Check the e-mail's return address. If the "from" address line is not the site's actual web address, it is a fraudulent attempt to get your personal information.
Religious scams prey on those who are desperate and in need of help and hope, whether it is in the form of health or good fortune. Some churchgoers have been bilked out of their life savings through investment scams. Other set-ups send little gifts and ask for donations.
One operation, St. Matthew's Churches Prayer By Letters, sends small items that have been "blessed" to put under your pillow or pin to your clothes, such as a prayer rug.
The Tulsa, Oklahoma ministry at a distance is not affiliated with the real church of the same name in Tulsa. The ministry promises prayers and shows testimonials of people whose prayers for riches and healing have been answered. St. Matthew's asks for offerings of money in return.
Many people who complained about St. Matthew's Churches on ripoffreport.com claim it is a scam and that it was impossible to get off their mailing list once they responded by requesting a prayer.
There also seems to be no real church, no specific address or location or persons named to whom the money is being sent.
Jury duty scam
Both the FBI and Snopes.com websites warned about a jury duty scam where victims get a phone call from someone claiming to be a jury coordinator or a court officer. The person is advised that a warrant is out for their arrest because they failed to report for jury duty.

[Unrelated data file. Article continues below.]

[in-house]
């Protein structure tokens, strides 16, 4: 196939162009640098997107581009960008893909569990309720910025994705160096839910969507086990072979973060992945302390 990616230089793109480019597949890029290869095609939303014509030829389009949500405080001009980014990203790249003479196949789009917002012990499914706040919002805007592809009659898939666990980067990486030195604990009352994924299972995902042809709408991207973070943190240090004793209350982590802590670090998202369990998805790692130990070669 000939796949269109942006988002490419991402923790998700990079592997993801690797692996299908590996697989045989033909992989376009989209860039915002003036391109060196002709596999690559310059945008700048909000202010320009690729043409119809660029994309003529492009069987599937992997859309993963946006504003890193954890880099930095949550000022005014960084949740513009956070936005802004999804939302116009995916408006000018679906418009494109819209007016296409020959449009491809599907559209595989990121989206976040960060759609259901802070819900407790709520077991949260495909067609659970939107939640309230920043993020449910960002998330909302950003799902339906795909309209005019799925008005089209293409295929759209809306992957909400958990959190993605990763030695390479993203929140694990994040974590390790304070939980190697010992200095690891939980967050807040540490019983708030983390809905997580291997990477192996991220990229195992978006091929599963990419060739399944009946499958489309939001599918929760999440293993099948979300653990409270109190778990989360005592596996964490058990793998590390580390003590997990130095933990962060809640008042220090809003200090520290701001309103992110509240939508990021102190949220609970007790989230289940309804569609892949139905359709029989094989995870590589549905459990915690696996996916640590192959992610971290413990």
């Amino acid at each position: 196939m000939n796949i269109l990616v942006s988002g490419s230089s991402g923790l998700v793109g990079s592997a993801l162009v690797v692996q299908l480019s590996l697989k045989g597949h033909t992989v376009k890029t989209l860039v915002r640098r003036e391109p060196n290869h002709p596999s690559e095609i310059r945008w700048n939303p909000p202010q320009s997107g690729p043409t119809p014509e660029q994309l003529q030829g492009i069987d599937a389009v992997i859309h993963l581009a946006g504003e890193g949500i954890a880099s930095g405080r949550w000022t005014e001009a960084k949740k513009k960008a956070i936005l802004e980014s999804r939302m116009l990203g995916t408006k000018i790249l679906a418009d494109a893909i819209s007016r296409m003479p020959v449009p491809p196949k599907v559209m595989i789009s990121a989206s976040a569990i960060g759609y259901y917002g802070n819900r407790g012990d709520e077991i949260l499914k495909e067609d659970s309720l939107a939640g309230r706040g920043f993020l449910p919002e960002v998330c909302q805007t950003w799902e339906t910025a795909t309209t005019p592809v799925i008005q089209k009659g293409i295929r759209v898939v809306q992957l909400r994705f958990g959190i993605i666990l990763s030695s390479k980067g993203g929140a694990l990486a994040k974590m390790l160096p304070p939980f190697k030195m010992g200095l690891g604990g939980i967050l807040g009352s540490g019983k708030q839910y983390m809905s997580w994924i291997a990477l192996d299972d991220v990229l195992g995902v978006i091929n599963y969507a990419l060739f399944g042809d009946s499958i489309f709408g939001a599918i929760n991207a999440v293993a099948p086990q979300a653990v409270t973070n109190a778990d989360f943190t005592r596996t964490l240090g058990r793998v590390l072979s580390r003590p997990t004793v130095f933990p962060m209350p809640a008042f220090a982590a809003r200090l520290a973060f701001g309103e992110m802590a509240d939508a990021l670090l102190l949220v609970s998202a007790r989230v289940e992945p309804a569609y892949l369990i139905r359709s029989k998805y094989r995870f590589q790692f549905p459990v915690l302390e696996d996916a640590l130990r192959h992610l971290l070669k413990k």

The caller says they need personal information like your birth date and social security number for verification or even a credit card number so you can easily pay a fine that will get you off the hook. The scare tactic throws people off guard and into giving out information that could cause them to lose their money or their identity.
The scam has surfaced in more than 15 states. The FBI advised that court officers never ask for confidential information over the phone and generally correspond with jurors by
Phony check warning
The Better Business Bureau issued a warning in February about lucky lottery winnings notifications that were being sent to potential victims all over the country.
In this scam, you'll receive a legitimate looking check for a substantial amount of money, which they say will help
you pay for taxes, insurance, etc. before you can claim your prize.
You'll be given a contact name and number, possibly a Canadian one, and will be told to deposit the check in your bank account when you call. Then you'll be asked to wire money to a third party.
The check is a fake and will bounce in a few days, leaving you holding the bag.
Scammers are using obituaries to steal the identity of the dead, according to a March 2007 AARP bulletin. They get credit reports, social security numbers and other personal information online and sell it. The buyers open credit cards in the dead person's name.
Send credit bureaus copies of the death certificate. Cancel any driver's license. Run a credit check several weeks later after taking all these precautions.
Check hoax-busters web sites like Snopes.com or urban legends on about.com for accuracy of e-mail warnings before you pass them along.
Never give out personal information.
If it sounds too good to be true, it probably is.
If you've been a victim of a scam, contact the local police.